The bot framework system 230 can also include a runtime engine 250, which can participate in running created bots 252, which may have been created using the bot framework system. The runtime engine 250 may also run one or more creation/modification bots 242 that can participate in defining bots to be created. Additionally, the bot framework system 230 can include an authentication component 254, which can authenticate profiles, such as by verifying that proper credentials (usernames, passwords, certificates, keys, etc.) are provided from the client device 210 for the authenticated profile, and possibly from a messaging service 222 through which the client device 210 is interacting with the bot framework system 230.

The bot framework system 230 can include storage of computer-readable data that can be accessed, used, and/or modified by the running components of the bot framework system 230, such as the bot definition interface 240, the runtime engine 250, and/or the running created bots 252. For example, the storage may include dialog structures 260, which can include dialog scripts 262 for the running bots. The dialog scripts 262 can include data representing natural language to be used in natural language messaging dialog scripts sent from the bot framework system 230 to the client devices 210. The dialog structure 260 may also include additional data, such as audio clips for voiced messaging bots, rules that map particular received commands to particular scripts or other particular responses to particular received instructions, rules to govern the learning and use of learned dialog scripts for artificially intelligent messaging bots, etc. Also, the dialog structure 260 may include dialog scripts 262 for different languages, different dialects, different accents, different personalities, different ages, etc.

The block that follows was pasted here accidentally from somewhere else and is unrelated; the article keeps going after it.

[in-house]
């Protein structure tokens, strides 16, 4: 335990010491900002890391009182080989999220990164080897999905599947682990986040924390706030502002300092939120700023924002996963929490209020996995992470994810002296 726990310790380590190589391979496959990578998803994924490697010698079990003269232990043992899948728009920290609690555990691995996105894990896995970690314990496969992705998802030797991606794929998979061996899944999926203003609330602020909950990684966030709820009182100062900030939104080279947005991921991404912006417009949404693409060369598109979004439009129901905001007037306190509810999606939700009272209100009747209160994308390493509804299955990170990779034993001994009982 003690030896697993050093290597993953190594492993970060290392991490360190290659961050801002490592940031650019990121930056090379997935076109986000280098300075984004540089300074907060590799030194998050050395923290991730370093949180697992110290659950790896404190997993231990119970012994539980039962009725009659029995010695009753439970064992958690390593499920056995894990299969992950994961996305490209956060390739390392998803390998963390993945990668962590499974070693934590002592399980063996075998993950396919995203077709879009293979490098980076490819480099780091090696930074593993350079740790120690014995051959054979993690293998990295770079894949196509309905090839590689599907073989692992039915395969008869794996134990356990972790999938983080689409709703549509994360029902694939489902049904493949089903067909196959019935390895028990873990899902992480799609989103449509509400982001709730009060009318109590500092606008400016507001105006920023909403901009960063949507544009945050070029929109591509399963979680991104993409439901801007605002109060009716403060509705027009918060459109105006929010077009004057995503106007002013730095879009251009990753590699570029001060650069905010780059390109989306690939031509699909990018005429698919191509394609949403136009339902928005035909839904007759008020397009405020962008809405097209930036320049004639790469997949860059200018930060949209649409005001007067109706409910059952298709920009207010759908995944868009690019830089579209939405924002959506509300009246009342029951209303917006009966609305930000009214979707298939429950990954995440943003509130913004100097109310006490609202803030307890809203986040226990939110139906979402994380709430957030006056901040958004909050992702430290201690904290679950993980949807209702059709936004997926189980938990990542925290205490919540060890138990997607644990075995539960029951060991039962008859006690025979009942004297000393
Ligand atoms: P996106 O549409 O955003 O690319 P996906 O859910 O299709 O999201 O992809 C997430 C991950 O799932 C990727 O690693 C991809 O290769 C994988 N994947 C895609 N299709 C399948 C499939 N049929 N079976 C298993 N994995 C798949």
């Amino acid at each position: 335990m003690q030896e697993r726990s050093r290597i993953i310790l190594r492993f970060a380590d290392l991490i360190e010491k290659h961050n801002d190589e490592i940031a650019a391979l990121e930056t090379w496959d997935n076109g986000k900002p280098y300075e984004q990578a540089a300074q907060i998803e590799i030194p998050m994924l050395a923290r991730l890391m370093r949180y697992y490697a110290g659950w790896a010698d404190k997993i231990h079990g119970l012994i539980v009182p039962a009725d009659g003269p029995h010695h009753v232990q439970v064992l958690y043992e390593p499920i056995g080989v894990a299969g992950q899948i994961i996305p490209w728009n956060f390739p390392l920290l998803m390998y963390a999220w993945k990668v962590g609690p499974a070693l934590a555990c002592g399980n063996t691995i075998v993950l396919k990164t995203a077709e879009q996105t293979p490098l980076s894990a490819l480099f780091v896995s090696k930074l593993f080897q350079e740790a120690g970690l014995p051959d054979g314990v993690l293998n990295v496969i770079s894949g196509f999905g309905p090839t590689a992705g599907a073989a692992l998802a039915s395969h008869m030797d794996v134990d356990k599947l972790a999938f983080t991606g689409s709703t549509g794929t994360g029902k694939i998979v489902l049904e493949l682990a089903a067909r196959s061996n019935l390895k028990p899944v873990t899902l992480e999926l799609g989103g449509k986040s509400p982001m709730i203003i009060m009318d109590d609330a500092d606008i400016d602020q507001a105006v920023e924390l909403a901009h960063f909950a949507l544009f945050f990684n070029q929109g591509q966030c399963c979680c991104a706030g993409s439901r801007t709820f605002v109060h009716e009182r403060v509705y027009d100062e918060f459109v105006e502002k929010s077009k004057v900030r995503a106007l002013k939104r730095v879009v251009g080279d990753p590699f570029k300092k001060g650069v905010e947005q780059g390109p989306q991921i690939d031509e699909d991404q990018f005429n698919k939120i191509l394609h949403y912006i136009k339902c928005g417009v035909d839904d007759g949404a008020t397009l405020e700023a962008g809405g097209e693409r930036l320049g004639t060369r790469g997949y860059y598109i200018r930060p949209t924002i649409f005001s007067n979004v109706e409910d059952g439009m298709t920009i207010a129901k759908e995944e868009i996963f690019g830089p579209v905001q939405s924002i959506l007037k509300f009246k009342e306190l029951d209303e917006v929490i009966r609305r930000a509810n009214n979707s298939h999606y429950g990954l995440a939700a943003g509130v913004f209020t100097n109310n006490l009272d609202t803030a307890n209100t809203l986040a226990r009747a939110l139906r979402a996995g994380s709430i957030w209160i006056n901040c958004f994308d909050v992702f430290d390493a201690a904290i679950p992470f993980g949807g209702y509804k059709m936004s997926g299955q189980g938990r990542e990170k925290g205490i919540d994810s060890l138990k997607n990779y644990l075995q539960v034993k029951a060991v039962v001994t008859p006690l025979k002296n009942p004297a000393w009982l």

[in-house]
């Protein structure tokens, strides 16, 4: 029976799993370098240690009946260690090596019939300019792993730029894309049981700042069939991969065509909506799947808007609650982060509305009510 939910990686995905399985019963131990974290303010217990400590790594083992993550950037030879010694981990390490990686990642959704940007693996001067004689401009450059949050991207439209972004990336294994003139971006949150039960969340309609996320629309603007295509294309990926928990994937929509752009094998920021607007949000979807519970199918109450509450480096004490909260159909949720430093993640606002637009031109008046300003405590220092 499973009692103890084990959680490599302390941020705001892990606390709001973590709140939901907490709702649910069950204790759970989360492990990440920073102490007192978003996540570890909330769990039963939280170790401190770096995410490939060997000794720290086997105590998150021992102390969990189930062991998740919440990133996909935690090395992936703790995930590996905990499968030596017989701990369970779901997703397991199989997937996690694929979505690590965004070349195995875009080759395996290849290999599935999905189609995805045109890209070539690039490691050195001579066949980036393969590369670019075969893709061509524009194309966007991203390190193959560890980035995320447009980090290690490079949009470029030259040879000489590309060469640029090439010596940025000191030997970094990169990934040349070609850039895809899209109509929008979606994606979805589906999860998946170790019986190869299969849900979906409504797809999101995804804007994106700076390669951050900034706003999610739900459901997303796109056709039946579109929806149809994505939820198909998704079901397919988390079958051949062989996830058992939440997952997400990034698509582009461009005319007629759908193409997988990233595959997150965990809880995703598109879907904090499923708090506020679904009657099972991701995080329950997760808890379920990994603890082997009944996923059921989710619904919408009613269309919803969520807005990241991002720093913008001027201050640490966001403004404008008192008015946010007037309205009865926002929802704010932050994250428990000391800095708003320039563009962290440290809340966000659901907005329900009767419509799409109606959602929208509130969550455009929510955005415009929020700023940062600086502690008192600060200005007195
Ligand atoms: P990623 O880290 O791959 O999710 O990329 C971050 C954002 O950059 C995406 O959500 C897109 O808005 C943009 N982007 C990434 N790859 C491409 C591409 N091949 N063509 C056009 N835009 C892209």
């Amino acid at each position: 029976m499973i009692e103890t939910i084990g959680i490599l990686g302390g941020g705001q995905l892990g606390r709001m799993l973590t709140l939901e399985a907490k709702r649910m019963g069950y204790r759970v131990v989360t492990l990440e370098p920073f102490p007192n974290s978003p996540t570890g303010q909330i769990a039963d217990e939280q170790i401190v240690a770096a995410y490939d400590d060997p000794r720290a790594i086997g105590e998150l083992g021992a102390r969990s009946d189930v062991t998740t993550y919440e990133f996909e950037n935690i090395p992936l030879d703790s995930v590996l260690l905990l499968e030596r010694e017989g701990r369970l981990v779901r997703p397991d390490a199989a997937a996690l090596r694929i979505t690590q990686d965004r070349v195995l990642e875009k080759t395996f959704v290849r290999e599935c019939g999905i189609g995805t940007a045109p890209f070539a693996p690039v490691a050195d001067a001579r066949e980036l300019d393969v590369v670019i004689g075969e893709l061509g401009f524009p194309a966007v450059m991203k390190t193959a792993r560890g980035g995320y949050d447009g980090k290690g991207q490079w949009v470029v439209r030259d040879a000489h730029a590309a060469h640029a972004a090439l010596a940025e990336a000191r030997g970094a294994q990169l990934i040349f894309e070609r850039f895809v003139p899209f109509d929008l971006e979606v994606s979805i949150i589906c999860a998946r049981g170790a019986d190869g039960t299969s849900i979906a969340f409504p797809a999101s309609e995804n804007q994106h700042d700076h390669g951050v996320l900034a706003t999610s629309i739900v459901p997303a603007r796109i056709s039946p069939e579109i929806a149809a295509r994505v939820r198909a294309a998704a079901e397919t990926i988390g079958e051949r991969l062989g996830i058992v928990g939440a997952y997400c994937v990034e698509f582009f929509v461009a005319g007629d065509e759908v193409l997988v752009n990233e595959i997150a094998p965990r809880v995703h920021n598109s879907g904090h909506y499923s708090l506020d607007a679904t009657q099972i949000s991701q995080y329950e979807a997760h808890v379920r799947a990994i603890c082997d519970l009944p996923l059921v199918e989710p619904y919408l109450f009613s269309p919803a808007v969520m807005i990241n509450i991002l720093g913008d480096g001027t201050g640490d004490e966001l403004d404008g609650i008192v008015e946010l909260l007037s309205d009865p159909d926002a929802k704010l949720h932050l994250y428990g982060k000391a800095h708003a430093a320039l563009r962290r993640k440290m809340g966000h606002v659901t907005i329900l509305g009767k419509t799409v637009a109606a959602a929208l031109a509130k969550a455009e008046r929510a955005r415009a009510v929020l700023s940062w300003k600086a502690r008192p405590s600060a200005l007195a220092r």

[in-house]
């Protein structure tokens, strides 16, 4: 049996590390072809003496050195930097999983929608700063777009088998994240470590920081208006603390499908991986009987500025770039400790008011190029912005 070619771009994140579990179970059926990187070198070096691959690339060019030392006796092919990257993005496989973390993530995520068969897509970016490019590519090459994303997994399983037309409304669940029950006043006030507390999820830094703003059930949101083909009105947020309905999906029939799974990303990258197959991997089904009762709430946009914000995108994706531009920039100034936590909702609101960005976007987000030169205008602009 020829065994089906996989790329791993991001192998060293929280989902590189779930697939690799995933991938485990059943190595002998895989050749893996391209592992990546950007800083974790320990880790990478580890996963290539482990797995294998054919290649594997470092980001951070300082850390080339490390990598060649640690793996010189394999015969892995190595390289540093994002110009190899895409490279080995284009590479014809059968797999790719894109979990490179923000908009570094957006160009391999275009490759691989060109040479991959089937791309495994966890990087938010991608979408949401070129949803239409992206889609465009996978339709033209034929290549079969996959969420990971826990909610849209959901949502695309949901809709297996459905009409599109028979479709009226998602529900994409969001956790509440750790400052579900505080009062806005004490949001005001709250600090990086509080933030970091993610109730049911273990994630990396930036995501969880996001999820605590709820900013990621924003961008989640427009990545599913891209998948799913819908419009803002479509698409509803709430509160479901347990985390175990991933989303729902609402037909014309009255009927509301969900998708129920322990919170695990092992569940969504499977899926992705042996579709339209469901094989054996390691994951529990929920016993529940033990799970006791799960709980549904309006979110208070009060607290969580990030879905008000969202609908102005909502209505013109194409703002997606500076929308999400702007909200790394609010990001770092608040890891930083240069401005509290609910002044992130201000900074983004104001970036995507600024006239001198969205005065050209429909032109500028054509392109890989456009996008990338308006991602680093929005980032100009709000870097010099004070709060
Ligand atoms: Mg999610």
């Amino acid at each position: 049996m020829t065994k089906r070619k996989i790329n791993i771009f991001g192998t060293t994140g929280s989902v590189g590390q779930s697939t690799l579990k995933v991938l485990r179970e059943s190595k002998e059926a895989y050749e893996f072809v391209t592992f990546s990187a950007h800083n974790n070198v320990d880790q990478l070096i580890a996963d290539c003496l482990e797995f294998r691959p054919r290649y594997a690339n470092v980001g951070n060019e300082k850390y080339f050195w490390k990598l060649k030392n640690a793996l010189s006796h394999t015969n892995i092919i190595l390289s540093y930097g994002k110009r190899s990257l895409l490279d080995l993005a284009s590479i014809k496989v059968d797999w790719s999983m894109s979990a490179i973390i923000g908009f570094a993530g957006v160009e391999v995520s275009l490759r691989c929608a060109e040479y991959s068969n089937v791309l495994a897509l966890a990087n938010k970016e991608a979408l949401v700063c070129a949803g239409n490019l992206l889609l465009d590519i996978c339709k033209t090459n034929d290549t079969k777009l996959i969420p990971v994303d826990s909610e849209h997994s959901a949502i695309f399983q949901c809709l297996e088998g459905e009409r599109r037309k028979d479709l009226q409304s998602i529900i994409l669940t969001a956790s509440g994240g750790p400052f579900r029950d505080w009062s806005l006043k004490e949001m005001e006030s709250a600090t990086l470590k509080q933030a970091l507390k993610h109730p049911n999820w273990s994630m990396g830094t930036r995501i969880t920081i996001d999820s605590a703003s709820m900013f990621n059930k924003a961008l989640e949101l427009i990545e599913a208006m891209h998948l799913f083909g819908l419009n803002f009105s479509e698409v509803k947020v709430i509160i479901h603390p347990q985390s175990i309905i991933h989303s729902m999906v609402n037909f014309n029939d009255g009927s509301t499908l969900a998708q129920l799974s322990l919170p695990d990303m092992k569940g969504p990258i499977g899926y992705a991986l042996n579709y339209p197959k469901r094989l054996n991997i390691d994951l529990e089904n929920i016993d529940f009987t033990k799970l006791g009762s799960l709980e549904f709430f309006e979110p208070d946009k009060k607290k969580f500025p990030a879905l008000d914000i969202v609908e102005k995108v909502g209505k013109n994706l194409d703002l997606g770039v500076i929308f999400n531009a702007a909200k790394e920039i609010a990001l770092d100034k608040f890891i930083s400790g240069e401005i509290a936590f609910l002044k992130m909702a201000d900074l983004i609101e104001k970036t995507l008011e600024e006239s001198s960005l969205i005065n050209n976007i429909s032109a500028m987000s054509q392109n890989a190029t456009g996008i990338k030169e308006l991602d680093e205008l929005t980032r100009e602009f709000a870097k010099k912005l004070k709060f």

The storage in the bot framework system 230 can also include runtime data 265, which can include status data for use at runtime when running messaging bots in the bot framework system 230. For example, the runtime data 265 may include data representing orders made during a bot messaging session, information data representing payments made during a bot messaging session, and/or other data used by the bot framework system 230 when running the created bots 252, the creation/modification bots 242, and/or the visual application services 244.